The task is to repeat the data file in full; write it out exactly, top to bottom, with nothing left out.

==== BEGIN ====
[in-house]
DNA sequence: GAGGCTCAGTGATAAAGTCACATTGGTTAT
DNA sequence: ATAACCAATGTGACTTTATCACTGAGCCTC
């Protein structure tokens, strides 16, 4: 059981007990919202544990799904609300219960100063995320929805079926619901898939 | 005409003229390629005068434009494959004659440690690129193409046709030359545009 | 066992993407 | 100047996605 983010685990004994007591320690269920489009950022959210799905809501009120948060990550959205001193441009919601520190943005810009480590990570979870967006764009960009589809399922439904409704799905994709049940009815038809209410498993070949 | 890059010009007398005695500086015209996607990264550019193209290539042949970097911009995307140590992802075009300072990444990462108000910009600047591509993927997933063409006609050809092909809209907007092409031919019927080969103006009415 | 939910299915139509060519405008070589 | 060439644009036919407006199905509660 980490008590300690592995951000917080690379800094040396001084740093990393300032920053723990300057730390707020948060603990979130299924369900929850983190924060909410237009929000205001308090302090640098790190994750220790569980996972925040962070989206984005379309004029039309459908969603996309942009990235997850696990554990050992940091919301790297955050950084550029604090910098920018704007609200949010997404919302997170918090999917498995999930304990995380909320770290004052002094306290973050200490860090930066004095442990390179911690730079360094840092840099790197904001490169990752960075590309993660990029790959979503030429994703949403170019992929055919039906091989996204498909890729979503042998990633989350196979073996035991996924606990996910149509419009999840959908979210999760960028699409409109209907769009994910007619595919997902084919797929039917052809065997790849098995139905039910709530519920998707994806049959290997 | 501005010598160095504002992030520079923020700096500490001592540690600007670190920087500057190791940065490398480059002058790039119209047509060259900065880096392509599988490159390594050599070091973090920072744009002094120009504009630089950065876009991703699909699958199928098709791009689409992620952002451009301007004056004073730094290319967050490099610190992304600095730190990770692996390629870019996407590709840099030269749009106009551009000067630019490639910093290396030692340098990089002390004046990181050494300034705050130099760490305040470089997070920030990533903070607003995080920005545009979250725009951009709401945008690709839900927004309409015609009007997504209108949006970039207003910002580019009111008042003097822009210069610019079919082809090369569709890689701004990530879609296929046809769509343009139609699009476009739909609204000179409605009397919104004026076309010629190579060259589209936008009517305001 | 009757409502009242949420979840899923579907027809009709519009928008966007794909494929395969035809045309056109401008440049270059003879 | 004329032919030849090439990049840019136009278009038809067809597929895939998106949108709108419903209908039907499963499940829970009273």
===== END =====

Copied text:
[in-house]
DNA sequence: GAGGCTCAGTGATAAAGTCACATTGGTTAT
DNA sequence: ATAACCAATGTGACTTTATCACTGAGCCTC
């Protein structure tokens, strides 16, 4: 059981007990919202544990799904609300219960100063995320929805079926619901898939 | 005409003229390629005068434009494959004659440690690129193409046709030359545009 | 066992993407 | 100047996605 983010685990004994007591320690269920489009950022959210799905809501009120948060990550959205001193441009919601520190943005810009480590990570979870967006764009960009589809399922439904409704799905994709049940009815038809209410498993070949 | 890059010009007398005695500086015209996607990264550019193209290539042949970097911009995307140590992802075009300072990444990462108000910009600047591509993927997933063409006609050809092909809209907007092409031919019927080969103006009415 | 939910299915139509060519405008070589 | 060439644009036919407006199905509660 980490008590300690592995951000917080690379800094040396001084740093990393300032920053723990300057730390707020948060603990979130299924369900929850983190924060909410237009929000205001308090302090640098790190994750220790569980996972925040962070989206984005379309004029039309459908969603996309942009990235997850696990554990050992940091919301790297955050950084550029604090910098920018704007609200949010997404919302997170918090999917498995999930304990995380909320770290004052002094306290973050200490860090930066004095442990390179911690730079360094840092840099790197904001490169990752960075590309993660990029790959979503030429994703949403170019992929055919039906091989996204498909890729979503042998990633989350196979073996035991996924606990996910149509419009999840959908979210999760960028699409409109209907769009994910007619595919997902084919797929039917052809065997790849098995139905039910709530519920998707994806049959290997 | 501005010598160095504002992030520079923020700096500490001592540690600007670190920087500057190791940065490398480059002058790039119209047509060259900065880096392509599988490159390594050599070091973090920072744009002094120009504009630089950065876009991703699909699958199928098709791009689409992620952002451009301007004056004073730094290319967050490099610190992304600095730190990770692996390629870019996407590709840099030269749009106009551009000067630019490639910093290396030692340098990089002390004046990181050494300034705050130099760490305040470089997070920030990533903070607003995080920005545009979250725009951009709401945008690709839900927004309409015609009007997504209108949006970039207003910002580019009111008042003097822009210069610019079919082809090369569709890689701004990530879609296929046809769509343009139609699009476009739909609204000179409605009397919104004026076309010629190579060259589209936008009517305001 | 009757409502009242949420979840899923579907027809009709519009928008966007794909494929395969035809045309056109401008440049270059003879 | 004329032919030849090439990049840019136009278009038809067809597929895939998106949108709108419903209908039907499963499940829970009273």